of the scenes which we now saw unfolded to us, hour after hour, for the following three days, while approaching and rounding the base of Popocatepetl.
Though, according to the information we had received, the town of Yautepec was but six leagues distant, and our pace was this morning far from slow, six hours' hard riding scarcely sufficed to bring us within sight of it.
This was partly owing, it is true, to the character of the soil, and certain detours which we unfortunately made, in bending too much to the eastward. After passing a large Indian village, about six miles from Cuernavaca, we came upon a malpais, or a thick bed of hard black basaltic lava, covering a large extent of country towards the base of the mountains in advance. The faint mule track wandered to and fro over the iron surface in a most provoking manner; now to the south, then to the north, till we were perfectly bewildered: the more so, as the whole was covered, in spite of its sterility, with trees and gigantic cacti of divers species.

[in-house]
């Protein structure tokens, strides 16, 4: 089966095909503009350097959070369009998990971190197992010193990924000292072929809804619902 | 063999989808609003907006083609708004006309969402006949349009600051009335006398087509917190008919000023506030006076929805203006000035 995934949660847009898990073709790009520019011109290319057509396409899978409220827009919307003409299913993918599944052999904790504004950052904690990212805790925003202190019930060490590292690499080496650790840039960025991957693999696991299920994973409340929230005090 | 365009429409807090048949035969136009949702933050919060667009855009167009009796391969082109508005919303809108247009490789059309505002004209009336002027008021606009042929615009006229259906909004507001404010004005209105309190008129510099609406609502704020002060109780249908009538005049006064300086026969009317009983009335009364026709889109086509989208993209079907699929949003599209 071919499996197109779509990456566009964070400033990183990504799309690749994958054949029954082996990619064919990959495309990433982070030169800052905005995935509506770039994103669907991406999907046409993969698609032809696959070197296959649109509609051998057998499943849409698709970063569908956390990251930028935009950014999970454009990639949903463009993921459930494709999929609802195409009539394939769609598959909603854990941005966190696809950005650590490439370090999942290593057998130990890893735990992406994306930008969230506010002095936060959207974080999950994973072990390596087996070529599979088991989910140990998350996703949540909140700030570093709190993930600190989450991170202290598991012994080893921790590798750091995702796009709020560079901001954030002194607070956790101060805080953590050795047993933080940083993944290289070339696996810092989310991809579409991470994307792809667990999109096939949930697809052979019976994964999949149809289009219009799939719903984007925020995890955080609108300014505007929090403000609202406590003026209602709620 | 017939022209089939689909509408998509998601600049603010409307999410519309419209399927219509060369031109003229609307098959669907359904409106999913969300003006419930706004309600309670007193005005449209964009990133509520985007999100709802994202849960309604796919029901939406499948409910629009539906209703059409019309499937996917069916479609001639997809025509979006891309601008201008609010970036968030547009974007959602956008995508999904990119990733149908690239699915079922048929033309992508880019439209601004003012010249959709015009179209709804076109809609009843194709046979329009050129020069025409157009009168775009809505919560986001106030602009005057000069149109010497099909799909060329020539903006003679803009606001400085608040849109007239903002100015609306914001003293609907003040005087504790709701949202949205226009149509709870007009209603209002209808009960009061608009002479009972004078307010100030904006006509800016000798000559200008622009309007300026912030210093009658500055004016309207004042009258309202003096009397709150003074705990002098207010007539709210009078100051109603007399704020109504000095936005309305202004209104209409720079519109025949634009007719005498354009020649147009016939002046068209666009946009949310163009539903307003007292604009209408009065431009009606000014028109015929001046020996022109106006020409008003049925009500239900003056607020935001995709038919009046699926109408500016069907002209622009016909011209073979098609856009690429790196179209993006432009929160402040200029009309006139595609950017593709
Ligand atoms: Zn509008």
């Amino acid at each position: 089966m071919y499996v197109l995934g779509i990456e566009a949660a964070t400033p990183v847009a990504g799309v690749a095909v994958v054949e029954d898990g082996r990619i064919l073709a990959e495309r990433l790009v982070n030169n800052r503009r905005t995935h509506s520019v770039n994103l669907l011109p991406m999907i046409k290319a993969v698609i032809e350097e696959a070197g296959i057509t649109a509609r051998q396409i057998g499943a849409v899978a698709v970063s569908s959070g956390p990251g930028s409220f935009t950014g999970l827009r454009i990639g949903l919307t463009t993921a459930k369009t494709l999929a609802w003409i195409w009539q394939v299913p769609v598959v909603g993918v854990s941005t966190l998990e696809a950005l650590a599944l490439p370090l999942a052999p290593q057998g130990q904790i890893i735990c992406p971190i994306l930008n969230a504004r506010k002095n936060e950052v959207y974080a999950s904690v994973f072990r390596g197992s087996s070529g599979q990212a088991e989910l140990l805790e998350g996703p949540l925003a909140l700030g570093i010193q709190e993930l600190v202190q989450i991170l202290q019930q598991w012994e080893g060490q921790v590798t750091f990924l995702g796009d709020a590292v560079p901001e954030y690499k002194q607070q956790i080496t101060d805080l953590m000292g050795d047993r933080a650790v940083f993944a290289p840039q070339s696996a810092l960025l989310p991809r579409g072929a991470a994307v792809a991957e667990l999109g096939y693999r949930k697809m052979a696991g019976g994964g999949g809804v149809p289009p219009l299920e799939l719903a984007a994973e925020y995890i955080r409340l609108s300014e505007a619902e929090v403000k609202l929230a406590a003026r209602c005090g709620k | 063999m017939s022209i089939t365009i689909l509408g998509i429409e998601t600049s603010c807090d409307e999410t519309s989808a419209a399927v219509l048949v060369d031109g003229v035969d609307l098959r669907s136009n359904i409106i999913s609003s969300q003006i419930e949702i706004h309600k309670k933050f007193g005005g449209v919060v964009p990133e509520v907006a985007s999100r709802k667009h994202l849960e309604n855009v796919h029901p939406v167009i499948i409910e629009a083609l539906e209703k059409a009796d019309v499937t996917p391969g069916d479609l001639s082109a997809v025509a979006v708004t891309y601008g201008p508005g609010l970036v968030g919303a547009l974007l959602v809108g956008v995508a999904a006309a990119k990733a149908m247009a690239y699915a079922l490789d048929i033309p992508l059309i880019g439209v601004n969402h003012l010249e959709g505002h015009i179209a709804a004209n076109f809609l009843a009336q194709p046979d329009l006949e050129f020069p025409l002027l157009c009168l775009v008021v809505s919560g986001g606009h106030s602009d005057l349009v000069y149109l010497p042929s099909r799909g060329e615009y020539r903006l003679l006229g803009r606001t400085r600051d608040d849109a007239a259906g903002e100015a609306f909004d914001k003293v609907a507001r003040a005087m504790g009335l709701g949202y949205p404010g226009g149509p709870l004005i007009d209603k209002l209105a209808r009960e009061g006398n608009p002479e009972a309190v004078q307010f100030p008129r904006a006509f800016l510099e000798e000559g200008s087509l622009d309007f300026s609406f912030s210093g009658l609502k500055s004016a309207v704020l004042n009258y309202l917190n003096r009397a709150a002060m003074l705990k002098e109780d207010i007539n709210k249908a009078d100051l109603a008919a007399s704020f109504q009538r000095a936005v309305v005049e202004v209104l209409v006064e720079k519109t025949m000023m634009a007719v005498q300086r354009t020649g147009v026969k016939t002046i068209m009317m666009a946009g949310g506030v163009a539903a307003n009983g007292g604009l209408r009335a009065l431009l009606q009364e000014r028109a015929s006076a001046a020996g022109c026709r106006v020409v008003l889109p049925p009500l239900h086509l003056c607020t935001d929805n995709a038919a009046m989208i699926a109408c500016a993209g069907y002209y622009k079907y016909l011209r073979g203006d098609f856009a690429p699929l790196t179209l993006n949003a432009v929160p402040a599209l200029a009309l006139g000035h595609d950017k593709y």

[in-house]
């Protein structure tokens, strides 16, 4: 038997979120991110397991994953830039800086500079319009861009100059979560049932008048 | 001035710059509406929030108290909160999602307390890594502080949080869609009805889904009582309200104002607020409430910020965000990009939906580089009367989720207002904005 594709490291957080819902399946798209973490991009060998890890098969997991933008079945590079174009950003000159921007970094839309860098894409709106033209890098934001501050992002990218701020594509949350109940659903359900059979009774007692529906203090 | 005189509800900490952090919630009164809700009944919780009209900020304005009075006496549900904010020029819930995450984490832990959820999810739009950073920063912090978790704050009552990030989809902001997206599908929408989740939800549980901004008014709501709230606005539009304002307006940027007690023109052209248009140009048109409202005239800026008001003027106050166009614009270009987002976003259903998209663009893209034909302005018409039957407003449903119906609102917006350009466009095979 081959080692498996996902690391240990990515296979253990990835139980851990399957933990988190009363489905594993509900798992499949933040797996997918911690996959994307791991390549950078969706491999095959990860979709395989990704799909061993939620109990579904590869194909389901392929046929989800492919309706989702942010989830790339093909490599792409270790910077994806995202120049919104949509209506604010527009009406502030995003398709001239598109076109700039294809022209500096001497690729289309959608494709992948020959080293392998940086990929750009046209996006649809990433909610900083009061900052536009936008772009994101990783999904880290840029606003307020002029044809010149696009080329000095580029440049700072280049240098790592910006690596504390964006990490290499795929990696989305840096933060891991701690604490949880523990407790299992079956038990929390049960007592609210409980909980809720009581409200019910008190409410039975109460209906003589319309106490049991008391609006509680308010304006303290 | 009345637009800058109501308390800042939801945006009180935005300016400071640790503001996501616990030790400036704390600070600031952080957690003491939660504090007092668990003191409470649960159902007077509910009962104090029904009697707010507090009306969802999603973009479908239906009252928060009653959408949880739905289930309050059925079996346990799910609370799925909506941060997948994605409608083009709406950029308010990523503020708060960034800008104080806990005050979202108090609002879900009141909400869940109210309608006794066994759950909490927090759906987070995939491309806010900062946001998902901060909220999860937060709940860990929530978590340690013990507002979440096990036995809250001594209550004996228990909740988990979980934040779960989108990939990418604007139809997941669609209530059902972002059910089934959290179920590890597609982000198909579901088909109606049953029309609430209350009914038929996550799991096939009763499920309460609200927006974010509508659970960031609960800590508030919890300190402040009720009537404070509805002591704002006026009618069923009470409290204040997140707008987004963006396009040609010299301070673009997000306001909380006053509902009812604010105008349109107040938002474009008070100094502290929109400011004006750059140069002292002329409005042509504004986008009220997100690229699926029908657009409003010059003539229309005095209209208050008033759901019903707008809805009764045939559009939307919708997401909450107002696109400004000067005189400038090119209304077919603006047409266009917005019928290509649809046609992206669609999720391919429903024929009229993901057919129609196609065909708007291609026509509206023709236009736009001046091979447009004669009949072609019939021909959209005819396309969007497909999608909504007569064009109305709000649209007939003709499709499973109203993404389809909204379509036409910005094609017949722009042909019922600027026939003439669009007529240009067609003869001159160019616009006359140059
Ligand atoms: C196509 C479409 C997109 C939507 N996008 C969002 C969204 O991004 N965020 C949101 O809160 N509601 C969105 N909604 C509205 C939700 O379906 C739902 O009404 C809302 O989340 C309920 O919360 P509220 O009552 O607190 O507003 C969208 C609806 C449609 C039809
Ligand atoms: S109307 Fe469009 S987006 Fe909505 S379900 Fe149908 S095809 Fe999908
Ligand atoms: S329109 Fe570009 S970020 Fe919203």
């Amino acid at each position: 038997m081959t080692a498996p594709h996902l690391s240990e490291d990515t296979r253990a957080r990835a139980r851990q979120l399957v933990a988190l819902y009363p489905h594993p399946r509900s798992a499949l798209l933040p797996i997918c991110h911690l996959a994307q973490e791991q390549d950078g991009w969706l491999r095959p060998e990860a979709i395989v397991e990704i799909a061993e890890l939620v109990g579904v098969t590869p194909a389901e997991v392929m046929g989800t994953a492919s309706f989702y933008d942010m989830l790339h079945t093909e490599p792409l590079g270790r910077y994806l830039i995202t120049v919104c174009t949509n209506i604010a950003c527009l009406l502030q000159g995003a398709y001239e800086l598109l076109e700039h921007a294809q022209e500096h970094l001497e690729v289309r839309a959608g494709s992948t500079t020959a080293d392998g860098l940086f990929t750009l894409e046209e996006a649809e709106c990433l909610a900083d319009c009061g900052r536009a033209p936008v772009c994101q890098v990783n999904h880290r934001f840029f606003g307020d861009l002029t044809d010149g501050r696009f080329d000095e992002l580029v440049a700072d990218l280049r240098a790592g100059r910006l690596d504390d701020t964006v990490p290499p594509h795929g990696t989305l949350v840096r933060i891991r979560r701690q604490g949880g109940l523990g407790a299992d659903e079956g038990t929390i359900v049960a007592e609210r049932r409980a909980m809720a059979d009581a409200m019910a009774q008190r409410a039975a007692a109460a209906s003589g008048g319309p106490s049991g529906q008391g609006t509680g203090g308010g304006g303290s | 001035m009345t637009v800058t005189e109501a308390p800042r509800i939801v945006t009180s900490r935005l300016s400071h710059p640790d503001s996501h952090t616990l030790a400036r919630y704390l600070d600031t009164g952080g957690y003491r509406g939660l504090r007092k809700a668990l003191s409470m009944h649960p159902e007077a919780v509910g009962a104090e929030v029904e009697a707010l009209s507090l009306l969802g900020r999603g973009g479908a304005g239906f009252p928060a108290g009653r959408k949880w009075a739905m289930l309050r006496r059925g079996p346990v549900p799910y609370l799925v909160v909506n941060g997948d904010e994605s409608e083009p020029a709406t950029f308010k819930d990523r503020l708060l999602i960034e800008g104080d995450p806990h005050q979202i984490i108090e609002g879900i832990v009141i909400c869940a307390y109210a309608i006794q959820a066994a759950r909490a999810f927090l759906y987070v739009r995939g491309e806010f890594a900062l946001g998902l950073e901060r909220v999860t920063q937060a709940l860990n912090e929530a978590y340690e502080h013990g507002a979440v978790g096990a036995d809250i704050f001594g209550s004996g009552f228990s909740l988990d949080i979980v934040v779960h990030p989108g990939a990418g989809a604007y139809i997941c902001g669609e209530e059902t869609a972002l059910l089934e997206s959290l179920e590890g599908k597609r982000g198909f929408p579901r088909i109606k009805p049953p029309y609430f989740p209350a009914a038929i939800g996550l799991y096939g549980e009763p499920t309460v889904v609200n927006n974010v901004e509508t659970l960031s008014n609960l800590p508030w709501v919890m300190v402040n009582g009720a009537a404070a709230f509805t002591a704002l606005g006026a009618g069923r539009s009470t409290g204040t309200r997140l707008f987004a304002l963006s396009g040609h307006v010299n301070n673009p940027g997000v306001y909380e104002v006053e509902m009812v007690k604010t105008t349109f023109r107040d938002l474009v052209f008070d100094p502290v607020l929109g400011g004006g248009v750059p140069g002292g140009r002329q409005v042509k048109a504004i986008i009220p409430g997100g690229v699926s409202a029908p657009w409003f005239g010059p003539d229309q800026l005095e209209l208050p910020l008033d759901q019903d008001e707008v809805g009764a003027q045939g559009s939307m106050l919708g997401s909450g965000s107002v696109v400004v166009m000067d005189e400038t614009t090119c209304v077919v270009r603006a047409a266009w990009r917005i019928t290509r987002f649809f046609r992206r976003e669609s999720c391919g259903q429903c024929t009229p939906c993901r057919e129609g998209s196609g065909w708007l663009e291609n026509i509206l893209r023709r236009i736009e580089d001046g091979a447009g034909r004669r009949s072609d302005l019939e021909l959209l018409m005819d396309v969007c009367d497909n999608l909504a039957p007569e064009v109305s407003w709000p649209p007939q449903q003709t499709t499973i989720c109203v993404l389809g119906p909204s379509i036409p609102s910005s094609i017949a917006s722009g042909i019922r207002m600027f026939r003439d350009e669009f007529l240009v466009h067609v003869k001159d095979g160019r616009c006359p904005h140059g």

This obstacle overcome, we entered a valley in the hills— ascended a ravine, and, from the summit of the pass, looked down upon the broad plains of Yautepec and Cuautla, stretching far to the eastward along the foot of the great chain; with numberless towns, villages, and haciendas, situated in the midst of tracts of fertile and highly cultivated land; while broad bands of steril country, at intervals, marked the path of the ancient lavas.
In Yautepec, we found a town of considerable size, situated upon a stream of pure water, enjoying a very salubrious climate. It is imbosomed in groves of lemon and orange, and has claims to great picturesque beauty, both in general situation and detai's. It was a fair-day, and the principal plaza was crowded to suffocation with one of the most entertaining assemblages you can conceive — chaffering with might and main under the glowing beams of the noonday sun.
By the arriero's faithfulness and Garcia's good management — for though a knave, he was not a fool — we found our mules and their cargoes safe, and our quarters